Friday, February 3, 2012

East Africa progress on polythene bag elimination

(Press Release) … if assented to, law shall sustain environment and protect human and animal lives
East African Legislative Assembly, Kampala, Uganda, February 3, 2012: The EAC Polythene Materials Control Bill, 2011 passed in the House late yesterday evening . The Bill thus inches closer to an Act of the Community should the EAC Heads of State assent to the same.

The Bill moved by Hon Patricia Hajabakiga, Member from Rwanda aims at providing a legal framework for the preservation of a clean and healthy environment through the prohibition of manufacturing, sale, importation and use of polythene materials.

Justifying the move to have the regional law in place, Hon Hajabakiga stated that the Bill is intended to control the use of polythenes while advocating the total ban of plastics. The mover notes several dangers of plastics and polythene materials notably soil degradation through burning of wastes, harmful emissions of toxics and the endangering of human and animal lives.

She further indicates that while plastics can be burned, they emit chemicals and the corresponding photo-degradation has consequential impact on human and infrastructure. Countries such as Bangladesh, Botswana, Israel, Rwanda and France among others have since enacted a similar law, Hon Hajabakiga said.

The Chairperson of the Agriculture, Tourism and Natural Resources Committee, Hon Safina Kwekwe whose Committee the Assembly mandated to look through the Bill, remarked that the Committee had met various stakeholders in the Partner States during the public hearings. The meetings were called to create awareness of plastics and visit plastic manufacturers with a view to interfacing with them and suggesting for improvements on the Bill.

In its report, the Committee states that Rwanda which has an existing law in place supported the Bill while requesting for inclusion of a clause on alternatives to polythene materials as well as an incentive programme. Uganda enacted a law for the control of polythene materials in 2009 although the law is yet to be fully implemented. There are challenges with respect to disposal of such wastes owing to absence of recycling facilities, the Committee reported.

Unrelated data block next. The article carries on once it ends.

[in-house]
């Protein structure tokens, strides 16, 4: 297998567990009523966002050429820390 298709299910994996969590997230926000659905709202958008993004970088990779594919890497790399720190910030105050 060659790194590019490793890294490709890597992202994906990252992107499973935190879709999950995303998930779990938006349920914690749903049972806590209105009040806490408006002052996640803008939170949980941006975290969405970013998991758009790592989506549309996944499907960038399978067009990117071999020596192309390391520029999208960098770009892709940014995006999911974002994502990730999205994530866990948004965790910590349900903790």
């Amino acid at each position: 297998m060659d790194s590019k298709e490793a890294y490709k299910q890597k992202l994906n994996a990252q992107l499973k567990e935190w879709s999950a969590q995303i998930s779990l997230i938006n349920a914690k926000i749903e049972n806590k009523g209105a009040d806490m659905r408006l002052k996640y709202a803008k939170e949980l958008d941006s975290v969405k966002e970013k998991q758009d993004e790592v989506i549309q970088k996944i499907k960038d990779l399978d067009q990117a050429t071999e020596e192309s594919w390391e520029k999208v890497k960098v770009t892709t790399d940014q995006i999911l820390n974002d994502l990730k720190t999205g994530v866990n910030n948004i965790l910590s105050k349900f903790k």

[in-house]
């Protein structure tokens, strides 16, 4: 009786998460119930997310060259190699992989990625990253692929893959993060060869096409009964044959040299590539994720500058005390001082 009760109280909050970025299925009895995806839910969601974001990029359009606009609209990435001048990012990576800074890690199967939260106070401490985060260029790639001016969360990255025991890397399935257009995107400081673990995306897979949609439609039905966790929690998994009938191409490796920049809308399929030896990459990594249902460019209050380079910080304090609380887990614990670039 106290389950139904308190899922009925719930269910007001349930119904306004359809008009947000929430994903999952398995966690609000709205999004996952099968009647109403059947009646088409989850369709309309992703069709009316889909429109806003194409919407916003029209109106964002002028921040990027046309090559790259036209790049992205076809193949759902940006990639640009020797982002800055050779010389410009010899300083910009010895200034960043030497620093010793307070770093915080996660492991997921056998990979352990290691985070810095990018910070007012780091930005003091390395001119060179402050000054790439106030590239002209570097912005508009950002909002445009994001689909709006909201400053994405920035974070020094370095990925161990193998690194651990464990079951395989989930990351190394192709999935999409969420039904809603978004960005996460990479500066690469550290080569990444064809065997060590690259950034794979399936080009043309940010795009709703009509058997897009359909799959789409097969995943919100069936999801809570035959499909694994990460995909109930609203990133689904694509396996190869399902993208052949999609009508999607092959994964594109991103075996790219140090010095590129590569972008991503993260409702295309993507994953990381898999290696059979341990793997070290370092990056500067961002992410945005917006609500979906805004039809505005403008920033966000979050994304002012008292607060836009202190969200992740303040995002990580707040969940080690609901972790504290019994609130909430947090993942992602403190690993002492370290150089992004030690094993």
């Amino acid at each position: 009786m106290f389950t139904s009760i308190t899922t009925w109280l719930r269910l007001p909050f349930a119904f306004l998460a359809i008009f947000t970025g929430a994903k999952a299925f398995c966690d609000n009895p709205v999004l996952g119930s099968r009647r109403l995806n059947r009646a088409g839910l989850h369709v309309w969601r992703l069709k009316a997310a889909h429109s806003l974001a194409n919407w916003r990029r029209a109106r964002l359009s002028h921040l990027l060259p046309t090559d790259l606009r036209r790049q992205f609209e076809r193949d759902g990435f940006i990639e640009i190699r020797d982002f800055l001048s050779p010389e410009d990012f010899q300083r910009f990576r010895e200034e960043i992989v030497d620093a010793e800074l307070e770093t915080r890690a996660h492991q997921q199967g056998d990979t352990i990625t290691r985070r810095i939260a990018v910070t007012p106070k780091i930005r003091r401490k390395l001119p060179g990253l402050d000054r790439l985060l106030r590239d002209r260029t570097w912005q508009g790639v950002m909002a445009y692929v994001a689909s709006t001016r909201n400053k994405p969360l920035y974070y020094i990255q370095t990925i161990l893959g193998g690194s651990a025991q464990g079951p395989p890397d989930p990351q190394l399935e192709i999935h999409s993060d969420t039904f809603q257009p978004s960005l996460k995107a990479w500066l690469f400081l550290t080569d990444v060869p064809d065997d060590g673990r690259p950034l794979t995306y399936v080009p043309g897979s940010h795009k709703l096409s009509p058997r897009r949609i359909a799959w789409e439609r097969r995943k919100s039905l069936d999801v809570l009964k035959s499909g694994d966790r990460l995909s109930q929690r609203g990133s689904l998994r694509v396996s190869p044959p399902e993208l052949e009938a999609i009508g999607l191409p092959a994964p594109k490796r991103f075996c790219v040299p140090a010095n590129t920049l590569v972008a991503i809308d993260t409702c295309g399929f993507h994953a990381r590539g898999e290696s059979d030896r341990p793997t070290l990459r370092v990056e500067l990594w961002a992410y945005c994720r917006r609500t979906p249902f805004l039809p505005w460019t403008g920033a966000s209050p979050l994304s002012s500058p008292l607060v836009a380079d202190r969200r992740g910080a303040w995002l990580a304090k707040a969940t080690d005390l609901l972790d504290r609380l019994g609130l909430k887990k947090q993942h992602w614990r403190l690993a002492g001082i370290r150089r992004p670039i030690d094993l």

Stakeholders in Kenya were of the view that while polythenes are an environmental menace, a balance needs to be struck between eradicating them on the one side and the promotion and protection of investments on the other.

The stakeholders in Kenya suggested adjustment to specifications of polythene materials other than a total ban and the introduction of a levy to allow the National Environmental Management Authority (NEMA) to manage the waste.

The United Republic of Tanzania and the Republic of Burundi also support the Bill, but on the understanding that only plastic bags should be banned and not all polythene materials. In Zanzibar, the report notes - issues concerning the environment are non-union and in 2008, the isle took the initiative to ban the use of plastics with a three year transitional period, expiring last year, provided for in the law.

Stakeholders during public hearings however raised counter arguments including loss of income, jobs and reduced revenue affecting the economies. The issue of measuring of the microns, the House was told, is expensive even though it was suggested that balancing of revenues earned by governments compared to the very act of checking the environment should be taken into consideration.

During debate, majority of the Members rose in support of the Bill. Hon Emerence Bucumi hailed the Assembly’s decision to protect the environment noting that the region should emulate Rwanda’s example.

“We must protect the environment and share common interests in our desire to ensure a healthy environment,” Hon. Bucumi said. Hon. Christophe Bazivamo remarked that plastic bags were not only a menace to the environment but also harmed livestock. Other Members in support were Hon. Dr. George Nangale and Hon Margaret Zziwa.

Kenyan Assistant Minister for EAC Hon. Peter Munya reiterated the Council of Ministers’ support for the Bill. “Polythene waste is a major hindrance in urban and rural areas and attempts to ensure solid waste management is thus essential and welcome. The envisaged law in the Council’s view, shall control pollution and save both flora and fauna,” he said.

“Further attempts to ban the plastics in the region have not been entirely successful in the Partner States save for Rwanda and it is now time to collectively act,” Hon Munya added.

The Minister also presented mind boggling statistics of the use of plastic bags noting that the continent was most affected. Amendments that sailed through during the debate include a change in title with the replacement of the word polythene with plastic to read “The East African Community Plastic Control Bill”. This, Members agree has a wider scope and is consequential.

The Bill shall now go through the succeeding stages of assent with the Speaker of the Assembly expected to submit the amended copies to the Heads of State for assent. Should it be assented to (signed) to by the five Heads of State, the East African Community Plastic Control Bill shall become law. In event that one or more Heads of State do not assent to the Bill, it shall be returned to the Assembly.
For more information, contact: Bobi Odiko, Senior Public Relations Officer; East African Legislative Assembly; Tel: +255-27-2508240 Cell: +255 787 870945, +254-733-718036; Email: Web: Arusha, Tanzania

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